Simon Birmingham: Tom, I don’t think it goes specifically to that singular issue. And it is really a question for China as to what their motivations are. We have, as a Government, always sought to protect Australia’s interests and values. And we will never shy away from that in terms of ensuring that our security, our infrastructure, our democratic systems, our communications systems, that all of those different things are protected as they should be, and that we respond to different threats as they emerge. But in doing that, we’re only doing what any sovereign nation and government should do. And the Morrison Government, and prior to that, the Turnbull Government was very strong in all of those areas. Now, we need to equally make sure that in saying to countries: we’ve just done as you would do, we also expect to be able to continue to maintain other mutually beneficial arrangements and the type of protections that put in place certainly should not impede the ongoing trade or economic relationships that we’ve all developed.
Tom Elliott: Okay. I mean, that’s a very nice, sort of diplomatic way of describing what’s going on. But what are you actually doing? I mean, have you rung up, I don’t know, the Trade Minister in China and said: hey, what’s going on?
Simon Birmingham: It’s well publicised, Tom, that I have, throughout the course of this year, sought to have discussions with the Chinese Trade Minister. And regrettably, they’re unwilling to agree to engage in those.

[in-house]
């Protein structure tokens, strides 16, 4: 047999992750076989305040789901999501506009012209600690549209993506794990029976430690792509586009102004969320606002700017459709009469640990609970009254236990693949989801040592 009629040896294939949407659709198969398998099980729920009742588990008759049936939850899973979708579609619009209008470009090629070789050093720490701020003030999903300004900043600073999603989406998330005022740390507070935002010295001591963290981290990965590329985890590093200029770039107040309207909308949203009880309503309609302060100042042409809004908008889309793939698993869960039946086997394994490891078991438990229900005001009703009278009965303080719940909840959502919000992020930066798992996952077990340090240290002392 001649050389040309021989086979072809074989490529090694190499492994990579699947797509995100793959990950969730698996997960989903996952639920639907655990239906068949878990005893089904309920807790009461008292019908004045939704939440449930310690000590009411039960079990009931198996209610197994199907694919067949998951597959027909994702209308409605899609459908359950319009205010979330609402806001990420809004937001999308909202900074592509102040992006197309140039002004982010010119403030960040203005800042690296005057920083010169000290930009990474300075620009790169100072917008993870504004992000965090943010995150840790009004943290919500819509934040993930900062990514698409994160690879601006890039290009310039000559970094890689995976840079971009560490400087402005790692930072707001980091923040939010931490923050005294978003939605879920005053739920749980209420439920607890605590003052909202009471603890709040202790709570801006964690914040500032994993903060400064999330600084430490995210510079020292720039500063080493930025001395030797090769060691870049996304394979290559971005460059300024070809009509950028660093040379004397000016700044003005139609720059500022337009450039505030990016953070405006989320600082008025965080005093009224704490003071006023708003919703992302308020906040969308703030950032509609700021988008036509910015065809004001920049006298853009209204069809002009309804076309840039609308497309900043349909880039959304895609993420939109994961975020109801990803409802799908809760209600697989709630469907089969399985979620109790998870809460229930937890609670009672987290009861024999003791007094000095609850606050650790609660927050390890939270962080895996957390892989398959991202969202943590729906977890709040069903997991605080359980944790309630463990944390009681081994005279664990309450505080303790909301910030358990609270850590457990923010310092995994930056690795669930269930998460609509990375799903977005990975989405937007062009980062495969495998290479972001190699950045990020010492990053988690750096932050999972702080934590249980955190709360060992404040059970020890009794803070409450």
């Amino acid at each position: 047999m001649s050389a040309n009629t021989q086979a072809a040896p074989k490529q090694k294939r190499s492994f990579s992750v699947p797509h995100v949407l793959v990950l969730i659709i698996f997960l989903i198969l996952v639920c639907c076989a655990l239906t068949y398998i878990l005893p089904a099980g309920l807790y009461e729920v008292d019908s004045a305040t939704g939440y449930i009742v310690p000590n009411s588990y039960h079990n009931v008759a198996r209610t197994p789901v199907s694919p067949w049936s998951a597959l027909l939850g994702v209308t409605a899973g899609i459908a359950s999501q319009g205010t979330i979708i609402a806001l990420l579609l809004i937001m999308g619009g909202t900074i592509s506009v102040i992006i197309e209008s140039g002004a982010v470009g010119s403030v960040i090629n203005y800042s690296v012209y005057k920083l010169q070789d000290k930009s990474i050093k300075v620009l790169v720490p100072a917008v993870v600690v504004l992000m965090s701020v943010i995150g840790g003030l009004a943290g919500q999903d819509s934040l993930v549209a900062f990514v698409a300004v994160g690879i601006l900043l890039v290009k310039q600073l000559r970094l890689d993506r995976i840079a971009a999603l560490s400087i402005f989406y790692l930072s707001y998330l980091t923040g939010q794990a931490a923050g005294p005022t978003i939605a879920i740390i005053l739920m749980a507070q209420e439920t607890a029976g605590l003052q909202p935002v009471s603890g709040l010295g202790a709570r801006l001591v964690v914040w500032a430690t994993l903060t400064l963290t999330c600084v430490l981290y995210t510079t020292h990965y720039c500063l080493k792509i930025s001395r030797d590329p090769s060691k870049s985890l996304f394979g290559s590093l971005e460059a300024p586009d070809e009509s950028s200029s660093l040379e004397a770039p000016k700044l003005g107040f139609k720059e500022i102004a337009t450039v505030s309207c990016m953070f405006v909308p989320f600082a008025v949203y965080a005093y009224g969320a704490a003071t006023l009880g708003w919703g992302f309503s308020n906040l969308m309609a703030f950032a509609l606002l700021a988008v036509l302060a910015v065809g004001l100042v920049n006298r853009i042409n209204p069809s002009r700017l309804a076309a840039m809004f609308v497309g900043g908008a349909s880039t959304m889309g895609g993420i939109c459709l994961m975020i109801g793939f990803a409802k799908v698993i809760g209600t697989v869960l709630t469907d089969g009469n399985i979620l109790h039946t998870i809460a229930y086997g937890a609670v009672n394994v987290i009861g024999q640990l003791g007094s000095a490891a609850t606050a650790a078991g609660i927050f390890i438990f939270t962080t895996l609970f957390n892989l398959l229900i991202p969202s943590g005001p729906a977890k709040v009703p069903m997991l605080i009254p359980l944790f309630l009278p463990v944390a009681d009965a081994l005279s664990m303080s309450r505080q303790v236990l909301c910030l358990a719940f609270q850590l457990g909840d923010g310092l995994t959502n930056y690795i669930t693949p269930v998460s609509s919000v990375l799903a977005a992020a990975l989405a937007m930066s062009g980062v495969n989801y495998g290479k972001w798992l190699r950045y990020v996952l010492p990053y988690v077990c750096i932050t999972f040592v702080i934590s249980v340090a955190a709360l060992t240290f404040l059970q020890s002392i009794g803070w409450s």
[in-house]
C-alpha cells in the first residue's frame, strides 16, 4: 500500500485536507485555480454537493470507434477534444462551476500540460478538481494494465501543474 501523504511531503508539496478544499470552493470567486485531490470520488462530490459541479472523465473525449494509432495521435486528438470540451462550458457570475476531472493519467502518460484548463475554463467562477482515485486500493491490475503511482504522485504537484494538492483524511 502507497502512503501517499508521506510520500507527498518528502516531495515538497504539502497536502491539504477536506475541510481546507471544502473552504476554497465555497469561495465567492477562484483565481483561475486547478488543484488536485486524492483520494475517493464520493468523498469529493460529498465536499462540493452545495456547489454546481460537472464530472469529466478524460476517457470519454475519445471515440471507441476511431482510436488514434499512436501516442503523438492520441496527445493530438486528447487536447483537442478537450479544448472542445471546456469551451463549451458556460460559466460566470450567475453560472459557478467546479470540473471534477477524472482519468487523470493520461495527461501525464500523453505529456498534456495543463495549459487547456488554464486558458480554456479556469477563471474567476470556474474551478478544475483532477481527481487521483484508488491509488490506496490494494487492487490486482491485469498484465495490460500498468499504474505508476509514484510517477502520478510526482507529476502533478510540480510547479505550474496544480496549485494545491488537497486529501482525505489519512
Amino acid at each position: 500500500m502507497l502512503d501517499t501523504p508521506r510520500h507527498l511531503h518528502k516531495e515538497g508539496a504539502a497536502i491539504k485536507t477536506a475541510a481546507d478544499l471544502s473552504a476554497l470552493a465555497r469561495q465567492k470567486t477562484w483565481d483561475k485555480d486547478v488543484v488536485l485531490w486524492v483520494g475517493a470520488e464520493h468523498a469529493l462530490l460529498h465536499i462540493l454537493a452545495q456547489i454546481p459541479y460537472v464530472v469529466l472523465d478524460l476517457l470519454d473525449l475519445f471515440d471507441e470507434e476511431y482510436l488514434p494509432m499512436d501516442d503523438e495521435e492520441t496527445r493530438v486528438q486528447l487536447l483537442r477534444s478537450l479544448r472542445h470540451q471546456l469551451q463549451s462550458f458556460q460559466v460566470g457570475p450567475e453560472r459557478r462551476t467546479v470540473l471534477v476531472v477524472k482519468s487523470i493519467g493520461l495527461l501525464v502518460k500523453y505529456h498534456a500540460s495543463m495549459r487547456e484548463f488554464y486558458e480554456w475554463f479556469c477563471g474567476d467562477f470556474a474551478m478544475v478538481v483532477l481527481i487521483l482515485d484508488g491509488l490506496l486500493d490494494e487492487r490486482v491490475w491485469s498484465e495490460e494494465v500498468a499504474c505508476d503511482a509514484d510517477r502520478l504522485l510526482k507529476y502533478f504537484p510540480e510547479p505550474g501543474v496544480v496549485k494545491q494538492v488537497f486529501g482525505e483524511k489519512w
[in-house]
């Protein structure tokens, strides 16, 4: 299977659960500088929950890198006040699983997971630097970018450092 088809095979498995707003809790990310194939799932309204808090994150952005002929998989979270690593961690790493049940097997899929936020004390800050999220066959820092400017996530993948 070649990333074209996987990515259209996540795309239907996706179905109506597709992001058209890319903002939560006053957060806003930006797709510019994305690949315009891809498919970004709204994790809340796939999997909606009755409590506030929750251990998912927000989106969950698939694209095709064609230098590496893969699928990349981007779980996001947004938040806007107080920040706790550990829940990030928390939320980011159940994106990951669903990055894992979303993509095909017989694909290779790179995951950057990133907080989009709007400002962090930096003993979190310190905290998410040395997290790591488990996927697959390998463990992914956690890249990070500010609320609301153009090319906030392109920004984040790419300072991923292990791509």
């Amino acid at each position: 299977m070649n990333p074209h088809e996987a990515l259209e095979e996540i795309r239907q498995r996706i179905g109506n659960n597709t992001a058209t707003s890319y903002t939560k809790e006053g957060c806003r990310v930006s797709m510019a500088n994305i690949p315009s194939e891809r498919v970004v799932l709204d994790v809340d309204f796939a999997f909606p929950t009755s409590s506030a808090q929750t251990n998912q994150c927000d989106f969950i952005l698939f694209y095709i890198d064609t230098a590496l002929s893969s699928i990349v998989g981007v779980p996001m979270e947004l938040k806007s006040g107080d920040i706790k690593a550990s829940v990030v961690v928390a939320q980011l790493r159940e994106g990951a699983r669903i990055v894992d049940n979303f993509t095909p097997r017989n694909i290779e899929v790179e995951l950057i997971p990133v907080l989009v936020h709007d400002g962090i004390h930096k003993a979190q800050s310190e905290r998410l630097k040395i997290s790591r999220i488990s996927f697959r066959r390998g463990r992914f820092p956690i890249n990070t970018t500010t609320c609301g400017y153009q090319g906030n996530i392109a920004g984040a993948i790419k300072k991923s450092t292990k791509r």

Tom Elliott: So what do they say? He’s busy, or he can’t come to the phone right now, or call again next week, or what?
Simon Birmingham: Probably a combination of those things or just not responding. And so we continue to lobby at diplomatic levels through our ambassador in Beijing in terms of working through various different agencies of government. But the door, from our perspective, is open. We are a mature government. We will sit down and talk to partners across the world with whom we might have disagreements from time to time to seek to resolve issues. And we would only but wish that they would reciprocate, being willing to come to the table and actually talk about these issues.
Tom Elliott: Well, let’s just say they don’t. I mean, we’ve got a free trade agreement. That’s a legal agreement signed with China a while ago. Can we them to some sort of international court?